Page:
However, Yeldell has said he discussed the loans some time ago with municipal auditor David Legge, who turned the Yeldell interview over to federal investigators but did not include the loan information in his own leasing report to the mayor. Legge says he "can't remember for sure" whether he and Washington discussed the loans privately before Yeldell was made an aide to the mayor.The mayor says Legge kept the information to himself.

Both loans according to Yeldell, were obtained to help pay off debts he incurred during the more than four years he operated his privately owned - now defunct - travel business, ETA Travel.

The first loan of $21,500 was made in 1973 to Yeldell and six travel business associates. Yeldell has said the loan was arranged through Antonelli barrowed from Madison National Bank, of which Antonelli is a major stockholder.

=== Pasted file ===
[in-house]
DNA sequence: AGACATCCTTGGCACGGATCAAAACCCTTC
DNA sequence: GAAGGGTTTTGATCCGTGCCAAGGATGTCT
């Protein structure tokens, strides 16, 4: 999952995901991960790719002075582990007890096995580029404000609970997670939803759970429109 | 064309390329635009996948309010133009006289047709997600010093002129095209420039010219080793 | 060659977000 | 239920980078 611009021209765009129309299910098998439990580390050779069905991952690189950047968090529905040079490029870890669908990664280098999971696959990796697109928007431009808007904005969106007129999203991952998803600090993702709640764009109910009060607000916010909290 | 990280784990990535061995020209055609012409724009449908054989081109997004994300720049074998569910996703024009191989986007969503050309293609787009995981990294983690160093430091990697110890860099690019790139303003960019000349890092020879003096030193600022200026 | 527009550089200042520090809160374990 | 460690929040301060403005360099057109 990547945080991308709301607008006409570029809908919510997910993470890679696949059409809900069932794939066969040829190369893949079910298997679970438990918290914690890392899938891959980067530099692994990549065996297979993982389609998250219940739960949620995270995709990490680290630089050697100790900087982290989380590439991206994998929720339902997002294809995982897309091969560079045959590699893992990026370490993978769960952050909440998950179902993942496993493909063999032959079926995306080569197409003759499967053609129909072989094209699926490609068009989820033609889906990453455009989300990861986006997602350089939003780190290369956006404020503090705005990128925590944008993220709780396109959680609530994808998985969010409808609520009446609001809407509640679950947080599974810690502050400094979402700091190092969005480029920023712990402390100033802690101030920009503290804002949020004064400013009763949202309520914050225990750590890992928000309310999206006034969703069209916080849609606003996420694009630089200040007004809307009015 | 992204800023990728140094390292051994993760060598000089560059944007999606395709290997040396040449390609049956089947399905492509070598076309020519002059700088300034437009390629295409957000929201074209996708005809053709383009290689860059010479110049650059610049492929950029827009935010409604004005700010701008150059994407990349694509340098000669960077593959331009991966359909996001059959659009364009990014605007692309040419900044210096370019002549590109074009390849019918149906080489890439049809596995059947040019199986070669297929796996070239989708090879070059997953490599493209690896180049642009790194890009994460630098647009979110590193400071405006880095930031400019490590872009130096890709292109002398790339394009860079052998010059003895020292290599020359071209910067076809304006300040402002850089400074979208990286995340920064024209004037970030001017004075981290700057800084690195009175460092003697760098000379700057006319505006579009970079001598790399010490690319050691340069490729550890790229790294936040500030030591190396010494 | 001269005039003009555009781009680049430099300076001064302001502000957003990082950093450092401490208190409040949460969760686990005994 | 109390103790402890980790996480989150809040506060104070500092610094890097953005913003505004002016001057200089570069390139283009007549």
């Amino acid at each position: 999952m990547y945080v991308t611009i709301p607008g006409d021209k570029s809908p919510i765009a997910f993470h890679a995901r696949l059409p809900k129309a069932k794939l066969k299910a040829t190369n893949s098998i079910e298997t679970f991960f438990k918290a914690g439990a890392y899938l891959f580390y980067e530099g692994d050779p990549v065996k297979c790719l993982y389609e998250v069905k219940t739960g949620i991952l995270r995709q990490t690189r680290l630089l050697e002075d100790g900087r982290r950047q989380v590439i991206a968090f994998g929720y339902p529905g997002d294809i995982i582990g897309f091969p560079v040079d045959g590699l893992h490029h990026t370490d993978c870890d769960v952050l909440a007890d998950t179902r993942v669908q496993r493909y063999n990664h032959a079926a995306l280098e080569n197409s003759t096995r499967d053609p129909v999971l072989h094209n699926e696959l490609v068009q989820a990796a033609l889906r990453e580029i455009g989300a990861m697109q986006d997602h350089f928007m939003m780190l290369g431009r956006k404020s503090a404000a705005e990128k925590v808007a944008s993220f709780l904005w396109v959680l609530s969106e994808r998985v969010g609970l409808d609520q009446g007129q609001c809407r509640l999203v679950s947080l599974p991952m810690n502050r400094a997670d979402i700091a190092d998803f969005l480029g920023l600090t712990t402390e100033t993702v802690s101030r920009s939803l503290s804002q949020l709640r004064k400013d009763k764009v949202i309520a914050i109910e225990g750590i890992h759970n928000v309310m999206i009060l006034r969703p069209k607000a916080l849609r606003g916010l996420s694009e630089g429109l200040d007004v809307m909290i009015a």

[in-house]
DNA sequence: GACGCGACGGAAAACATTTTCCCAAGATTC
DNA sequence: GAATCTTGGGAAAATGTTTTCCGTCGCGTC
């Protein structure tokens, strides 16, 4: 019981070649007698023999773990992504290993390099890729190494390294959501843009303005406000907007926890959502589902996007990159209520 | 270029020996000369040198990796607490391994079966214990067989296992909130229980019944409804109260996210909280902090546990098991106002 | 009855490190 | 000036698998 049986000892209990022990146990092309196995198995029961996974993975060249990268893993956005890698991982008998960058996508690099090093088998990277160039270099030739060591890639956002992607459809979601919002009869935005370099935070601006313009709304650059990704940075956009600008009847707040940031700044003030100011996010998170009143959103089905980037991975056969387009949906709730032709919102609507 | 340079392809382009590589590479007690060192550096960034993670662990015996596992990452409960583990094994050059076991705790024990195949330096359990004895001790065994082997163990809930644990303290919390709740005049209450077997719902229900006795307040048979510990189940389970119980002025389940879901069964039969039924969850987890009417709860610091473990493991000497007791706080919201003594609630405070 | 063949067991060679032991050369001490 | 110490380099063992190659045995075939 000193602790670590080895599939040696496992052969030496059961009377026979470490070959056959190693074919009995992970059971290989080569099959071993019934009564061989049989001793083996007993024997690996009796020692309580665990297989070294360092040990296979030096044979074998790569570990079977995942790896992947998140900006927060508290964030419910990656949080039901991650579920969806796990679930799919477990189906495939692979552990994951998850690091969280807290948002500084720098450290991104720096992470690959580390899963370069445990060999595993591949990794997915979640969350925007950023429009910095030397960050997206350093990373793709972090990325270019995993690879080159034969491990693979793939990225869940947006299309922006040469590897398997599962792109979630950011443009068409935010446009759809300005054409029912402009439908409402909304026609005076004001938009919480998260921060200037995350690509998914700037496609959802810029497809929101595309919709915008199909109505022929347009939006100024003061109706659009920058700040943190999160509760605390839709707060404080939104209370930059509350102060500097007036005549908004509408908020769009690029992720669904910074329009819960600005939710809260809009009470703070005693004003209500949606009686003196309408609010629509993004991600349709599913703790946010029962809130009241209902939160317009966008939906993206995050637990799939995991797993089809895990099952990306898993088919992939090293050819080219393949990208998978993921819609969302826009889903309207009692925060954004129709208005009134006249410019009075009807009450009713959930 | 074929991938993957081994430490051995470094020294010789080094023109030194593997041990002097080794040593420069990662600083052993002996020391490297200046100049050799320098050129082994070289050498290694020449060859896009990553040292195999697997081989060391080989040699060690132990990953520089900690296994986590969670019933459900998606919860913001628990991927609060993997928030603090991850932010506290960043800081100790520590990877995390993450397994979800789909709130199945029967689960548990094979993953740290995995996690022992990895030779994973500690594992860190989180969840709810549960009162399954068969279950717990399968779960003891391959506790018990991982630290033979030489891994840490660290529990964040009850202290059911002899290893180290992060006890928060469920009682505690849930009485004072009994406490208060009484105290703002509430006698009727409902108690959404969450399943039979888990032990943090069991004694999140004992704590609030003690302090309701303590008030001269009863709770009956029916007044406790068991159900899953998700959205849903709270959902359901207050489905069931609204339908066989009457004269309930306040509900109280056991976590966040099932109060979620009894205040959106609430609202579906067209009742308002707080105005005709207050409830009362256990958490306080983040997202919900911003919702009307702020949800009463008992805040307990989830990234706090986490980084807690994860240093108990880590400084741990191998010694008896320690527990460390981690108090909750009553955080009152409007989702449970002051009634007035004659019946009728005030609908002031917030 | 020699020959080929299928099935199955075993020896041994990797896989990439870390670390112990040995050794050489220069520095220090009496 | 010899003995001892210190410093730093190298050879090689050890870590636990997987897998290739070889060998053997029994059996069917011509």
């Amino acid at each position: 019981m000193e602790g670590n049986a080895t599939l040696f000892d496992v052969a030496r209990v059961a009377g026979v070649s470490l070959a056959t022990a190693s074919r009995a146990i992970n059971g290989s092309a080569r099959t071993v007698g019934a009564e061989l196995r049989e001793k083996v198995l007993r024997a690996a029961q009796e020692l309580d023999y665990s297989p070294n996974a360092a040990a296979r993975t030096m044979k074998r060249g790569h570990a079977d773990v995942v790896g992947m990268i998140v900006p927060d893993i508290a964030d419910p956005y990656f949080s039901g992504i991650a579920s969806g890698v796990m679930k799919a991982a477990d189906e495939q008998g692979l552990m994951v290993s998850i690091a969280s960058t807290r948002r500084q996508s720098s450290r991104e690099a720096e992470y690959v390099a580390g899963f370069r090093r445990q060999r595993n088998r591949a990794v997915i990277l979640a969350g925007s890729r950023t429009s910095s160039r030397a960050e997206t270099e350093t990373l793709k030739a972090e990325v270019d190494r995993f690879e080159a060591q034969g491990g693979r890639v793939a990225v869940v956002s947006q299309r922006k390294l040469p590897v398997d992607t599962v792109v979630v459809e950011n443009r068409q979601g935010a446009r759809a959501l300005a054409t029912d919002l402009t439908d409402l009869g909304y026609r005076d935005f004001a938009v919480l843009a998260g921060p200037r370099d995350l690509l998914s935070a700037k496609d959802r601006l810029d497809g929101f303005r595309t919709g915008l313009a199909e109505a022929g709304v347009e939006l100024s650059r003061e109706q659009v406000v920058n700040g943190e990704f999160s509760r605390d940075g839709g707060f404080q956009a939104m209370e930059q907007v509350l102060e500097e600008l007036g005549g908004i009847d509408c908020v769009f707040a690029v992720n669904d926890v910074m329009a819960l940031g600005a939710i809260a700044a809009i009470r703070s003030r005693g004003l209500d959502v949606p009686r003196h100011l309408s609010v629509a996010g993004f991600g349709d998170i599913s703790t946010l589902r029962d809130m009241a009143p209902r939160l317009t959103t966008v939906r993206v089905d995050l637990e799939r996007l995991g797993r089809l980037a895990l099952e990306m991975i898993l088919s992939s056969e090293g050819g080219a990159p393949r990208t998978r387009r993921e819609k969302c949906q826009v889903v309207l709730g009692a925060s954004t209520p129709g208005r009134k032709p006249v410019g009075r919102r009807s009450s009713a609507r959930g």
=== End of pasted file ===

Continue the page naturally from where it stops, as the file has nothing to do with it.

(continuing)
The second loan of $33,000 was granted to Yeldell in 1976, after the then DHR director said he sought financial advice from Antonelli. The loan was subsequently arranged through a nonbanker friend of Antonelli, according to sources.

The examination of city leasing documents also shows that.

Leasing of the Florida Avenue building culminated nearly a year's effort by Yeldell and his department and was accomplished only after DHR was given its own leasing authority by the mayor.During leasing negotiations the offer made by agents of Antonelli jumped from an initial $2 a square foot without maintenance services to $5.82 with such services. Yedell initially asked for a five-year lease but eventually agreed to 20 years.